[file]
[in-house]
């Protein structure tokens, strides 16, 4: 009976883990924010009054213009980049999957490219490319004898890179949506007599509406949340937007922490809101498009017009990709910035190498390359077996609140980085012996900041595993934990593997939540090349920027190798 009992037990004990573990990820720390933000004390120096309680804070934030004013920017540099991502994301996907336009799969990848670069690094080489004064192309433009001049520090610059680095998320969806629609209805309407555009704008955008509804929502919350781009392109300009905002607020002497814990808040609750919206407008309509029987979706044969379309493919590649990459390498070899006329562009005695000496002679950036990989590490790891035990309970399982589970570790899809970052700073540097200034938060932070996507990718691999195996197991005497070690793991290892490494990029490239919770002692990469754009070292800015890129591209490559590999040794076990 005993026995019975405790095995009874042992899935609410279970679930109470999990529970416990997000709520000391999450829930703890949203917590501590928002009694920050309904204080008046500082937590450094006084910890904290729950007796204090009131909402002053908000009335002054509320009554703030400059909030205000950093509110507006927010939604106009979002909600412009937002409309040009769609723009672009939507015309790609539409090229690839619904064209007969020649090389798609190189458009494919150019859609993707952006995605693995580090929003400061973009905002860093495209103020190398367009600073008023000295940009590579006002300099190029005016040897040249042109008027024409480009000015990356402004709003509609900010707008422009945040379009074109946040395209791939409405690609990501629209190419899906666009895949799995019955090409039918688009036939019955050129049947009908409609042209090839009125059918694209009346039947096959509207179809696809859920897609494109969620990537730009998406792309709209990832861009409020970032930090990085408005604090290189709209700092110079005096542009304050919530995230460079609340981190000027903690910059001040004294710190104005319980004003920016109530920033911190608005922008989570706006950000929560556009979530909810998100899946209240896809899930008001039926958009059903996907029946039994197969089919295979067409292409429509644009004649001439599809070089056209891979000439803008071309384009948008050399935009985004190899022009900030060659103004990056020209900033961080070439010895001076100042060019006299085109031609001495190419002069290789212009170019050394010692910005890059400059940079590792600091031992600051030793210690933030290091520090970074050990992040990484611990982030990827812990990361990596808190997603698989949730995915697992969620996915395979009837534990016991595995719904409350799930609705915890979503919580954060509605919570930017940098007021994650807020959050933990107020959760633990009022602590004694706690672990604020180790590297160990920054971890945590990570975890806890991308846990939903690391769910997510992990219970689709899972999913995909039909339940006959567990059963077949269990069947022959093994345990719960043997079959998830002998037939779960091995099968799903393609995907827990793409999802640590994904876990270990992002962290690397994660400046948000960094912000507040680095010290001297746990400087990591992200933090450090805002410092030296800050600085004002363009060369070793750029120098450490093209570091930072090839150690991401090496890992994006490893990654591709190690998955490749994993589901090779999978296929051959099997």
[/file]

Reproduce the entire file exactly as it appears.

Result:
[in-house]
């Protein structure tokens, strides 16, 4: 009976883990924010009054213009980049999957490219490319004898890179949506007599509406949340937007922490809101498009017009990709910035190498390359077996609140980085012996900041595993934990593997939540090349920027190798 009992037990004990573990990820720390933000004390120096309680804070934030004013920017540099991502994301996907336009799969990848670069690094080489004064192309433009001049520090610059680095998320969806629609209805309407555009704008955008509804929502919350781009392109300009905002607020002497814990808040609750919206407008309509029987979706044969379309493919590649990459390498070899006329562009005695000496002679950036990989590490790891035990309970399982589970570790899809970052700073540097200034938060932070996507990718691999195996197991005497070690793991290892490494990029490239919770002692990469754009070292800015890129591209490559590999040794076990 005993026995019975405790095995009874042992899935609410279970679930109470999990529970416990997000709520000391999450829930703890949203917590501590928002009694920050309904204080008046500082937590450094006084910890904290729950007796204090009131909402002053908000009335002054509320009554703030400059909030205000950093509110507006927010939604106009979002909600412009937002409309040009769609723009672009939507015309790609539409090229690839619904064209007969020649090389798609190189458009494919150019859609993707952006995605693995580090929003400061973009905002860093495209103020190398367009600073008023000295940009590579006002300099190029005016040897040249042109008027024409480009000015990356402004709003509609900010707008422009945040379009074109946040395209791939409405690609990501629209190419899906666009895949799995019955090409039918688009036939019955050129049947009908409609042209090839009125059918694209009346039947096959509207179809696809859920897609494109969620990537730009998406792309709209990832861009409020970032930090990085408005604090290189709209700092110079005096542009304050919530995230460079609340981190000027903690910059001040004294710190104005319980004003920016109530920033911190608005922008989570706006950000929560556009979530909810998100899946209240896809899930008001039926958009059903996907029946039994197969089919295979067409292409429509644009004649001439599809070089056209891979000439803008071309384009948008050399935009985004190899022009900030060659103004990056020209900033961080070439010895001076100042060019006299085109031609001495190419002069290789212009170019050394010692910005890059400059940079590792600091031992600051030793210690933030290091520090970074050990992040990484611990982030990827812990990361990596808190997603698989949730995915697992969620996915395979009837534990016991595995719904409350799930609705915890979503919580954060509605919570930017940098007021994650807020959050933990107020959760633990009022602590004694706690672990604020180790590297160990920054971890945590990570975890806890991308846990939903690391769910997510992990219970689709899972999913995909039909339940006959567990059963077949269990069947022959093994345990719960043997079959998830002998037939779960091995099968799903393609995907827990793409999802640590994904876990270990992002962290690397994660400046948000960094912000507040680095010290001297746990400087990591992200933090450090805002410092030296800050600085004002363009060369070793750029120098450490093209570091930072090839150690991401090496890992994006490893990654591709190690998955490749994993589901090779999978296929051959099997």